The Freeman matter – thursday update

Mark Mazzetti and Helen Cooper, reporting for the NY Times, conclude what we all knew and which those working to bring down this appointment attempted, disingenuously, to deny:

Israel Stance Was Undoing of Nominee for Intelligence Post

There’s one particular item in this reporting which I hadn’t known before…Schumer’s description, in a note to the WH, of Freeman’s positions as reflecting an “irrational hatred of Israel”.   That is a preposterous claim (so far as my reading can discern things) but it is a very typical example of the successful propaganda smears that fall to anyone at a high profile who challenges particular Israeli government policies.  It’s disgraceful of Schumer to forward this smear and probably even more disgraceful of him to get suckered into buying it in the first place.

And more: Walter Pincus at the Washington Post notes details from a Freeman email to Foreign Policy magazine:

The libels on me and their easily traceable email trails show conclusively that there is a powerful  lobby determined to prevent any view other than its own from being aired, still less to factor in American understanding of trends and events in the Middle East.  The tactics of the Israel Lobby plumb the depths of dishonor and indecency and include character assassination, selective misquotation, the willful distortion of the record, the fabrication of falsehoods, and an utter disregard for the truth.  The aim of this Lobby is control of the policy process through the exercise of a veto over the appointment of people who dispute the wisdom of its views, the substitution of political correctness for analysis, and the exclusion of any and all options for decision by Americans and our government other than those that it favors.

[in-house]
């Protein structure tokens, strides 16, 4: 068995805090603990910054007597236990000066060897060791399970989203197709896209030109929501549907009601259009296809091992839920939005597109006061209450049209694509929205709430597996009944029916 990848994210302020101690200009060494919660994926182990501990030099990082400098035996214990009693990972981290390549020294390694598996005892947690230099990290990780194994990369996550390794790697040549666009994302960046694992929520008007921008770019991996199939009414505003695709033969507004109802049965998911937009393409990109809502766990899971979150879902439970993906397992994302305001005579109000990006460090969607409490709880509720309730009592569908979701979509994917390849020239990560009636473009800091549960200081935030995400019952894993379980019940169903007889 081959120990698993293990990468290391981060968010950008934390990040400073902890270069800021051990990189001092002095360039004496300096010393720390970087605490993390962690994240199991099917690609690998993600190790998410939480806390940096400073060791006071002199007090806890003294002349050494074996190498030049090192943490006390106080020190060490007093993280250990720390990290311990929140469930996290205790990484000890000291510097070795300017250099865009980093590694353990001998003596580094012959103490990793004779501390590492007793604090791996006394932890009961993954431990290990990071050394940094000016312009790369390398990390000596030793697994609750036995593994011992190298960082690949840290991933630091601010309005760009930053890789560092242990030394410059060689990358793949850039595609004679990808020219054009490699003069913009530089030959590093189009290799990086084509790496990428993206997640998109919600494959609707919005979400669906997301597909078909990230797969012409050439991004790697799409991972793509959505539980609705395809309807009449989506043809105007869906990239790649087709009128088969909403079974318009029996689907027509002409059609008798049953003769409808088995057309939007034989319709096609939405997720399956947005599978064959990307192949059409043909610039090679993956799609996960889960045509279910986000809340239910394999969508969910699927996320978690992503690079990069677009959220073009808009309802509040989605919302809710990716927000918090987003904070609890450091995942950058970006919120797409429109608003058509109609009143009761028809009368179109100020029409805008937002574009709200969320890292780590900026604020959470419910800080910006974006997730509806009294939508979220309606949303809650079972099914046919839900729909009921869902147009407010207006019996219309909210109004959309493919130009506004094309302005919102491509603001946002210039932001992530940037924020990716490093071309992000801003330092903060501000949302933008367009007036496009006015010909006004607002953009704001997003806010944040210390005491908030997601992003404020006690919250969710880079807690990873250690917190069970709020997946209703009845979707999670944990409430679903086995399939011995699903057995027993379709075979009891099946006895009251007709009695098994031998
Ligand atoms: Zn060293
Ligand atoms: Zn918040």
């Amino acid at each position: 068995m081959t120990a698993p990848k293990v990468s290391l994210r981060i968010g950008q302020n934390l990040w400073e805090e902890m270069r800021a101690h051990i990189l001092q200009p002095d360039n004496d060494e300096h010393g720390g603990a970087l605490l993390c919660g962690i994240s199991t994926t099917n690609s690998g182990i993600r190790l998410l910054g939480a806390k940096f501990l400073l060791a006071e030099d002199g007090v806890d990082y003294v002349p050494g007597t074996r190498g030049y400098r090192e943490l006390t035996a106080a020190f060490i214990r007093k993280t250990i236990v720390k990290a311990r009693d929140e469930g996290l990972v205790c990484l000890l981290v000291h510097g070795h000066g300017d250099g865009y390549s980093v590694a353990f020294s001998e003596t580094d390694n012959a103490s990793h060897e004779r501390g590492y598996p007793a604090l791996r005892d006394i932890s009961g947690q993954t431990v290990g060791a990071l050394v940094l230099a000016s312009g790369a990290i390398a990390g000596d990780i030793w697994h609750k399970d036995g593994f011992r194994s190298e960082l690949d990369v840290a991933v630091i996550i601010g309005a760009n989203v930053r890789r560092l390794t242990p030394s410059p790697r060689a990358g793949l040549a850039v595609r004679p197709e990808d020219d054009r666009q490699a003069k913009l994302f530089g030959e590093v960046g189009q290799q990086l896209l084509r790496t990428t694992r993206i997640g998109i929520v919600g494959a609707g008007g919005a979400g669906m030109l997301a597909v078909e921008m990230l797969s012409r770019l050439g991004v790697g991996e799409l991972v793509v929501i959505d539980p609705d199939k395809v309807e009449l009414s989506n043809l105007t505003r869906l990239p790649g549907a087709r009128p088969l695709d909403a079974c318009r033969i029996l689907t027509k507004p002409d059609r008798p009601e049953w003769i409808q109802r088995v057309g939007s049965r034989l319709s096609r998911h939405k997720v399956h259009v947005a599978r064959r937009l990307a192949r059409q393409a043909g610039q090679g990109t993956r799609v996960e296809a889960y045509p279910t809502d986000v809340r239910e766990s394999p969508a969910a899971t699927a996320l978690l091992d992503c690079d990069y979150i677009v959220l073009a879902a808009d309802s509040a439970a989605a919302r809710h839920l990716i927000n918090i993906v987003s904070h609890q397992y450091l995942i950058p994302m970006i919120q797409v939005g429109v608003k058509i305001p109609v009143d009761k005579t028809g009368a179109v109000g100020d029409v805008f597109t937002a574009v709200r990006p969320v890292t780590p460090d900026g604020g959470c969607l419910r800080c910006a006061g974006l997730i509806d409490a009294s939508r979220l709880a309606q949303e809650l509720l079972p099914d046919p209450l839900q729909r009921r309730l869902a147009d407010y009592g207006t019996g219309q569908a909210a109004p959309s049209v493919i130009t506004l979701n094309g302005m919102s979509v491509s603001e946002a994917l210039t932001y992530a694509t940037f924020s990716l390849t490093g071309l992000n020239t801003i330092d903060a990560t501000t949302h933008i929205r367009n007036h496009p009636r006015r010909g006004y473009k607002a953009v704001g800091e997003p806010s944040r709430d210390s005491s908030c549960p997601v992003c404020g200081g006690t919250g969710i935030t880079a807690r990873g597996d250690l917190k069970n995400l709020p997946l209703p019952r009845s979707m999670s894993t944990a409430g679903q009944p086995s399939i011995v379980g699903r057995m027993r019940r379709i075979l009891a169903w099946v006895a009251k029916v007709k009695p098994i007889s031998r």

The full text of the email from Freeman can be found here Pincus notes an important passage in the email:

One result of this, he said, is “the inability of the American public to discuss, or the government to consider, any option for US policies in the Middle East opposed by the ruling faction in Israeli politics.”

This propaganda endeavor, as seen with this affair along with many other earlier examples, appears to be best understood as arising from the hardline and militarist components of Israeli politics, that is, Likud most directly.

And yet more: Charles Lane, in the WP writes:

On the Middle East, Freeman offers a relatively unsophisticated version of the shopworn view that the U.S. is to blame for much of the trouble. He has spoken of “America’s lack of introspection about September 11,” noting that, “Instead of asking what might have caused the attack, or questioning the propriety of the national response to it, there is an ugly mood of chauvinism. Before Americans call on others to examine themselves, we should examine ourselves.” In Freeman’s view, the “fundamental answer” to what Muslim extremists want “is that they want to be left alone. There are no Muslim armies occupying the United States; it is we who are there, not they who are here. The fundamental demand is a measure of respect and distance.”